Wednesday, January 16, 2008

MacBook Air Has No Wired Ethernet

If you are old enough to remember the original iMac shipping without a floppy drive you may be experiencing some deja-vu this week. The MacBook Air has wireless Ethernet but no RJ45 jack. If you want to plug into a wired Ethernet network you need to use an external USB Ethernet adapter, sold separately. At $29 it costs about the same as the USB floppy drives so many people bought for their Bondi Blue iMacs.

Apple's message to the world in 1998 was that it was time to let go of our floppy disks. It was 1980's technology and in the Internet age it simply didn't make sense anymore. Anything we couldn't do over the wire could be done with CDs or Zip drives. They were right. It took the rest of the world the better part of a decade to realize it, but they were right. In the mean time VST sold a hell of a lot of USB floppy drives.

Now Apple is shipping a laptop with no Ethernet card. Strictly speaking WiFi is Ethernet, but in many people's minds Ethernet will always be associated with RJ45 plugs and cables that look like overgrown telephone cords. The important thing is that Apple has stepped ahead of its customers again. I guess it's something Steve Jobs needs to do once every ten years or so; NeXT, iMac, MacBook Air.

Yep. It was time.

Wireless networks are not and never will be as reliable as copper wires. Don't believe me? When was the last time your cell phone dropped a call? When was the last time you were on a land line to land line call and got cut off? Can't remember? Me either.

This is not to say that a wireless only computer is a bad idea. I'm also not dissing wireless networks. I'm just saying that people need to be realistic about these technologies and the services they provide.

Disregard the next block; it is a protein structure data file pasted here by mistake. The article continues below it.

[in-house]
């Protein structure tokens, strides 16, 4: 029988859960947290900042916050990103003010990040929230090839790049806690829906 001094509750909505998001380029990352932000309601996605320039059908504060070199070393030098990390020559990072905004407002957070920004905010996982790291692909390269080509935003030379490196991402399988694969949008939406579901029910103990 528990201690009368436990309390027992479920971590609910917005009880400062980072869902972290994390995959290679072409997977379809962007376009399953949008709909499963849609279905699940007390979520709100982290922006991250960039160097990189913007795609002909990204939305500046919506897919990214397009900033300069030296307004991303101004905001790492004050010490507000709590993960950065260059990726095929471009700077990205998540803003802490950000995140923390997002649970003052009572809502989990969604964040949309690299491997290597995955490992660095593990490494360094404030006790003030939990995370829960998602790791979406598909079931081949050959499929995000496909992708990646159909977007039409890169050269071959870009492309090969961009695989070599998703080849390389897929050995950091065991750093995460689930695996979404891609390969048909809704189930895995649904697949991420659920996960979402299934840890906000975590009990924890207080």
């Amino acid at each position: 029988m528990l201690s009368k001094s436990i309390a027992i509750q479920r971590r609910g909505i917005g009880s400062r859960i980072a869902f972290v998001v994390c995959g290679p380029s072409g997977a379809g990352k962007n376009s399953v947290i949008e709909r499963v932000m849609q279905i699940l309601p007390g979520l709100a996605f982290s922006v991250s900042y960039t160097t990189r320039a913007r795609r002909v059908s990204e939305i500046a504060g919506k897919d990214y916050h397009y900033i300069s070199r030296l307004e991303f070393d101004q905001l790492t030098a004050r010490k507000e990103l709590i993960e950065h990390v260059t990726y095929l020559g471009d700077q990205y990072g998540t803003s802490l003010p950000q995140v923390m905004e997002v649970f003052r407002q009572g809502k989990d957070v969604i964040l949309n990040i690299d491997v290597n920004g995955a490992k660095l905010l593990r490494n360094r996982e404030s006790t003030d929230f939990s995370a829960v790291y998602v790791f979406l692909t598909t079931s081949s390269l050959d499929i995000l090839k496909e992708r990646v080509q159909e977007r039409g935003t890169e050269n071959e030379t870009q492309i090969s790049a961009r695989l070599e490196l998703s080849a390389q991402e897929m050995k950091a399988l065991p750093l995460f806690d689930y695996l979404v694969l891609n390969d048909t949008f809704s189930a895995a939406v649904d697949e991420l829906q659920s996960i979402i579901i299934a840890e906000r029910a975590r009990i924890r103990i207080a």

Apple is going to promote the MacBook Air as the greatest thing since DRAM (or since the iPhone) and try to convince anybody who will listen that it is for them. This does not make them evil. It simply makes them a company that likes to sell computers.

Reality is that the MacBook Air is for a certain class of users who have relatively specific needs. They own another Mac that they will continue using. They have access to multiple, reliable wireless networks. They can afford to spend $2K+ on a second or third computer. They work both in and away from the office, on different computers. They have little or no need for peripherals when away from the office. They do not work with large audio or video files.

To the extent that people other than those just described are attracted to the MacBook Air they are headed for frustration. They will also be buying a USB Ethernet adapter. When they loose the first one they will need to buy another.

How many USB floppy drives did you go through in the late 90's?

1 comment:

Dr. Z said...

Dr. DJ

I like what you say about the MBA. I have been trying to figure out who the target market is for this computer. I believe that it if designed for the cross-over purchasers.

thanks for your insight

Dr. Z